Senior Travel: Hawaii, The Big Island

Friday, March 3, 17

 

Hilo, Hawaii

 

This is Day two of my virgin visit to the Big Island. Cecil, my seasoned traveler of a husband, and I are here for a two-week getaway to what our Alaskan Airlines pilot announced is “paradise.”  Cecil was here once before as a young father. He loves to tell the story of his first trip to South Point years ago with his three adolescent sons.  South Point is the southernmost point of Hawaii and thus the southernmost point of the United States.  It is, he says, a destination of those who seek pioneer status in this lifetime.  To mark the occasion and the land itself, he instructed his unsuspecting boys to urinate on, and thus claim, the land. He, of course, took the lead in this demonstration.

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Since there were no available direct flights from Oakland to Hilo, our first destination, we landed in Kuilua Kona via Alaskan Airlines. To save time, money and frustration, I’d latched onto a Park ‘N Fly package online.  The deal included a hotel room minutes away from the Oakland airport the night before our 7:00 a.m. flight, two weeks of secure parking, and a hotel room upon our late night return to the Raider Nation. I’d highly recommend this to anyone having to travel some distance to and from airports!

                 Thanks to a brisk tail wind, we arrived in Kuilua Kona thirty minutes earlier than the pilot’s estimated five-hour flight time. I had nabbed the window seat, Cecil sat in the middle and a man traveling to his in-laws’ fiftieth wedding anniversary celebration occupied the aisle seat. One look at the flight attendant who greeted us reminded me that flight attendant job descriptions have significantly changed over time.  I remember when “stewardesses” were registered nurses, model thin, and attractive. Conversely, our attendant was mature, overweight and a not at all glamorous. But she was efficient.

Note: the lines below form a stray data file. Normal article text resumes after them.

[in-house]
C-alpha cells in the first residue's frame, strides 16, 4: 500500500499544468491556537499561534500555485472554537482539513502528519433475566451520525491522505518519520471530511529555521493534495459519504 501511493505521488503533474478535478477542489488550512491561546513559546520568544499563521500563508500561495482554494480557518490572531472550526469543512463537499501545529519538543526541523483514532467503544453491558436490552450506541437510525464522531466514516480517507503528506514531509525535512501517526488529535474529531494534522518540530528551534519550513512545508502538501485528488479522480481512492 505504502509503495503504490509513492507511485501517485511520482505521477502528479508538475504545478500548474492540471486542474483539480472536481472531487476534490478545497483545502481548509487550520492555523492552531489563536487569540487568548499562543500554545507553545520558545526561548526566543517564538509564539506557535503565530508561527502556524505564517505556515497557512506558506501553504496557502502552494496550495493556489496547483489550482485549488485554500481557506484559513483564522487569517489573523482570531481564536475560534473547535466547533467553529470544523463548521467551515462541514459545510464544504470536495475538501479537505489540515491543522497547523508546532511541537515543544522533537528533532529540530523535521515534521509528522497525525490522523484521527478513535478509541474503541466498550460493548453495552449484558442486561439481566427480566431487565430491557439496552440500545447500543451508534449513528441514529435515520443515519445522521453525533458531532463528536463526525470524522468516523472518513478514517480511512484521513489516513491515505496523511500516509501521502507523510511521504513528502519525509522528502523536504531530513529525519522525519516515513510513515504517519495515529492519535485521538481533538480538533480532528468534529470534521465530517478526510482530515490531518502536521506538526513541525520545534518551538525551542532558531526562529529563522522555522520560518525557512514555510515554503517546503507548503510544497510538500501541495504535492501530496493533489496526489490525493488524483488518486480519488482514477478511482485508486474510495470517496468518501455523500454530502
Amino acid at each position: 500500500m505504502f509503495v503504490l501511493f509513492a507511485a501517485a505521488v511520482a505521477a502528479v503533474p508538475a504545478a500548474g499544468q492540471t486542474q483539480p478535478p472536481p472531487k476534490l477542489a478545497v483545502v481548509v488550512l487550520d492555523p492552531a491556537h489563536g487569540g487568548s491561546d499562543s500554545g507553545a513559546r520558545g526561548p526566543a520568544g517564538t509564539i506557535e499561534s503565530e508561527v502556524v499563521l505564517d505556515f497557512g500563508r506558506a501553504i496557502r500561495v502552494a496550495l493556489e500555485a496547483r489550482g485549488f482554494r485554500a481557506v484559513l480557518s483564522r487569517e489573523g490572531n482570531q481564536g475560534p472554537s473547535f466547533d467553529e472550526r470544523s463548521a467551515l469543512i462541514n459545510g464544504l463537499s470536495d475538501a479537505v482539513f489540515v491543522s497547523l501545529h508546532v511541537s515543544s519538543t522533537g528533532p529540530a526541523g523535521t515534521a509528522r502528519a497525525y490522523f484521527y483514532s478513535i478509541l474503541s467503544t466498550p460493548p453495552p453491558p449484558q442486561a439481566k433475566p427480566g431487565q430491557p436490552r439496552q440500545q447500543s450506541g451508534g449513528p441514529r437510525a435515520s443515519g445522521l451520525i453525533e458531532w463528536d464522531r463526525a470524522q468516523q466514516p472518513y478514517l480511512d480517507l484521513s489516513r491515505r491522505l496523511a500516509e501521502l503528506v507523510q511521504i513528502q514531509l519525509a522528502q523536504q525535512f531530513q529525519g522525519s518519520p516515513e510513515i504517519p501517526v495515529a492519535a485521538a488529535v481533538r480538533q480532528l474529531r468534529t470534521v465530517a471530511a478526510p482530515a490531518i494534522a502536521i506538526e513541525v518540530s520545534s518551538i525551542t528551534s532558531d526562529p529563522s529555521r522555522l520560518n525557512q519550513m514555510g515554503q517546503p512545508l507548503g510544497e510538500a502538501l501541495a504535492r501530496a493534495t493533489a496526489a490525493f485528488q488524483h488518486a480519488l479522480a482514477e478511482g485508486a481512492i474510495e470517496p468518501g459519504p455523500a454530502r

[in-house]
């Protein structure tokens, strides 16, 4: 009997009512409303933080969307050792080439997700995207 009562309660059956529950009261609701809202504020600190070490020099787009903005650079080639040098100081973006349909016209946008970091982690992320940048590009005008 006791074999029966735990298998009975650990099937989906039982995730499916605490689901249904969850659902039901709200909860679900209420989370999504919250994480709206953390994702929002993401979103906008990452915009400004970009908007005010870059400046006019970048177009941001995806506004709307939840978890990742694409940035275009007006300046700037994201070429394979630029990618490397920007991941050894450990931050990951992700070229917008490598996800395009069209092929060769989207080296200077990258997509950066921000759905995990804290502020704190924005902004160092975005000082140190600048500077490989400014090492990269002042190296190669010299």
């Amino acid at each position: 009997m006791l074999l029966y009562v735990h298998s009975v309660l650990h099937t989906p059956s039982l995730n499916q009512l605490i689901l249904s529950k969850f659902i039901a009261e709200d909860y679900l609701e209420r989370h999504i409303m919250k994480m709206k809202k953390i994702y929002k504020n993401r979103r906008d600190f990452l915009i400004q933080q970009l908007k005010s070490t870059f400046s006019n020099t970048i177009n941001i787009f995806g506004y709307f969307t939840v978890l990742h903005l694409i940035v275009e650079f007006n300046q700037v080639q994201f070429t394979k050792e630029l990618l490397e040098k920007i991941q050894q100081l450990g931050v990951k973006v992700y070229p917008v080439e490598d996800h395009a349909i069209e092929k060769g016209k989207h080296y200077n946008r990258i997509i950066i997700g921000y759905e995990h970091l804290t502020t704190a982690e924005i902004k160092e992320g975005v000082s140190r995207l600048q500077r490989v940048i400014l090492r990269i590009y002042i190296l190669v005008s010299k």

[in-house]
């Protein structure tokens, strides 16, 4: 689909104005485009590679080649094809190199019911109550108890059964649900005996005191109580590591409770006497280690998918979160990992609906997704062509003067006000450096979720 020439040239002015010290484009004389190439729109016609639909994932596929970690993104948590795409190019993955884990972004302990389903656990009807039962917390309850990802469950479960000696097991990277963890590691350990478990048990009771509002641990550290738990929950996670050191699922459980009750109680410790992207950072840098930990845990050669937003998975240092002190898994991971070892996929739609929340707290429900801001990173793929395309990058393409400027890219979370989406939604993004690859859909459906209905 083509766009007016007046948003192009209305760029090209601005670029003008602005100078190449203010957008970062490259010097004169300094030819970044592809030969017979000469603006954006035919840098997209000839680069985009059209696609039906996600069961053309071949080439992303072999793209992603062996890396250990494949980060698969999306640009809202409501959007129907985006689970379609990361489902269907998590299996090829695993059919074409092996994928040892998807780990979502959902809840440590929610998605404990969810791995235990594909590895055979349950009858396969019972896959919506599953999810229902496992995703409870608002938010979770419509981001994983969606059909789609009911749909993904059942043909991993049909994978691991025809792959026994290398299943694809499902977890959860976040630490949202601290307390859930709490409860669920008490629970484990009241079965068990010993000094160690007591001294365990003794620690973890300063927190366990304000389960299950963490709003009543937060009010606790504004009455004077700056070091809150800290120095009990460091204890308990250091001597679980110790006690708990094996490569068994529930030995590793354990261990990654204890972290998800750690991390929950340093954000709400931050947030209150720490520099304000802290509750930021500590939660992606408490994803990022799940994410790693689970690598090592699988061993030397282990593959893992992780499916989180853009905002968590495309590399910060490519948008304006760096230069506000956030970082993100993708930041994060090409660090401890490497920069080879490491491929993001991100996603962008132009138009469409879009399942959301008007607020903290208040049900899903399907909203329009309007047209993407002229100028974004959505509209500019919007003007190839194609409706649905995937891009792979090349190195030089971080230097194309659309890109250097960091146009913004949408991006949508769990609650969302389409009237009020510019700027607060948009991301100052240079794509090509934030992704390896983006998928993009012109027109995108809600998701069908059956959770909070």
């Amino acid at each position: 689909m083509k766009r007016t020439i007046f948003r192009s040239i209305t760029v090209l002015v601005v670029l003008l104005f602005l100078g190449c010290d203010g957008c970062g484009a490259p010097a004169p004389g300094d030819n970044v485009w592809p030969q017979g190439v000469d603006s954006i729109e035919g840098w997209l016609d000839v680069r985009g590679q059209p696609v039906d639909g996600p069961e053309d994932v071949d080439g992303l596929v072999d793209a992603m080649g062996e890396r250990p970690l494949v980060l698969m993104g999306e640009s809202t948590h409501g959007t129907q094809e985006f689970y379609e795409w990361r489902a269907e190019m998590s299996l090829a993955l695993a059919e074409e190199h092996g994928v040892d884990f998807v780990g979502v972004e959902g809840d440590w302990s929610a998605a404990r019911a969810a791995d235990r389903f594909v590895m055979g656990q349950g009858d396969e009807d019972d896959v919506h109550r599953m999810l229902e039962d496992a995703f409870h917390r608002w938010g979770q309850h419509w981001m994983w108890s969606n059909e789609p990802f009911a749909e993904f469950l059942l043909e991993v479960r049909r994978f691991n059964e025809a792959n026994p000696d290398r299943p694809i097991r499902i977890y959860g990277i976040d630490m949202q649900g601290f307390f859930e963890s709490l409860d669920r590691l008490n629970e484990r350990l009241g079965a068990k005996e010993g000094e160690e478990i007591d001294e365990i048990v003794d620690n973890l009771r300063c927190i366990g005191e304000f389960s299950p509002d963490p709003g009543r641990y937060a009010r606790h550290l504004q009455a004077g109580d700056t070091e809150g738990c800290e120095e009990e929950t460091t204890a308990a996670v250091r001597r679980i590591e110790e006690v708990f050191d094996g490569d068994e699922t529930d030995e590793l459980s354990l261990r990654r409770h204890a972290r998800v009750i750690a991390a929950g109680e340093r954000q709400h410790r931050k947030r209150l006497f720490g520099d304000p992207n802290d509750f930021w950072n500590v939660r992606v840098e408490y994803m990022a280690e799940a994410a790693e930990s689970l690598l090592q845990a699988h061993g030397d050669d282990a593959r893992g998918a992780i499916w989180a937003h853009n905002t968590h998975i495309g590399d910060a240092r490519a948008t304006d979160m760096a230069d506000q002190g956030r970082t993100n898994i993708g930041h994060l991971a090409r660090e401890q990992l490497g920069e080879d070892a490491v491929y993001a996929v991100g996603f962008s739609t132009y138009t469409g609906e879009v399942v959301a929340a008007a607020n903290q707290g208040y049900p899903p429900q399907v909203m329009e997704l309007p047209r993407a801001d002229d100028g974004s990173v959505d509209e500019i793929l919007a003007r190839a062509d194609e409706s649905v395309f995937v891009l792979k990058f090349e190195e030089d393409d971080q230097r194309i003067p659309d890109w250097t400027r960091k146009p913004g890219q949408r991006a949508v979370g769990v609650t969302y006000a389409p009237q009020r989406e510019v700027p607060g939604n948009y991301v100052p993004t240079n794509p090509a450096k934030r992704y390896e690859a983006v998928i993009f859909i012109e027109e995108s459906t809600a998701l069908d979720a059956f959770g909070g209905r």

Kuilua Kona’s airport was small, with only two luggage carousels. Unlike the cold weather we’d left in California, Hawaii’s weather was warm and humid.  Some passengers bee-lined it to restrooms to change into cooler clothes.

            “Where are you headed?” asked one friendly woman when I commented on her clothing change.

            “We’re going to Hilo,” I replied.

            “Well, you should make it a point to book the boat tour to the lava spill sight,” said she, “it is well worth the price!”

            “Geez,” I replied, “a Mainland friend suggested the very same thing before I left. We’ll have to check it out.”  But when I later approached Cecil about the volcano excursion, he vetoed it, saying the cost was prohibitive. Disappointed, I bit my lower lip reminding myself to be careful of the battles I chose.

            Susan, our Saint Helena travel agent, had efficiently arranged all the details of our getaway, including car rentals, hotel bookings and airline tickets. Moreover, she did not charge us for her services. Cecil, a self-proclaimed “bleeding heart liberal” politically, but a staunch conservative where money is concerned, was delighted with her generosity.

            We hopped into a late model white Nissan Versa with scratches on its lower body. I made sure the Alamo employee at the gate was aware of this so we’d bear no responsibility for bodywork repairs. She assured us that “bottom scratches don’t count.”

            The Grand Naniloa Hotel was ideally situated on the Bay near downtown Hilo.  Nightly Hawaiian-flavored entertainment enlivened our evenings, and our room with a partial ocean view lived up to its three-star rating.  A restaurant on the ground floor featured soup, salad and dessert bars.  After the first evening meal there, we decided to explore other restaurants in Hilo.

             Our three-night stay flew by.  As a now seasoned traveler, I’ve discovered that just when you begin to know your way around your new surroundings, its time to move on.

            “That’s the beauty of travel,” declared my traveling companion.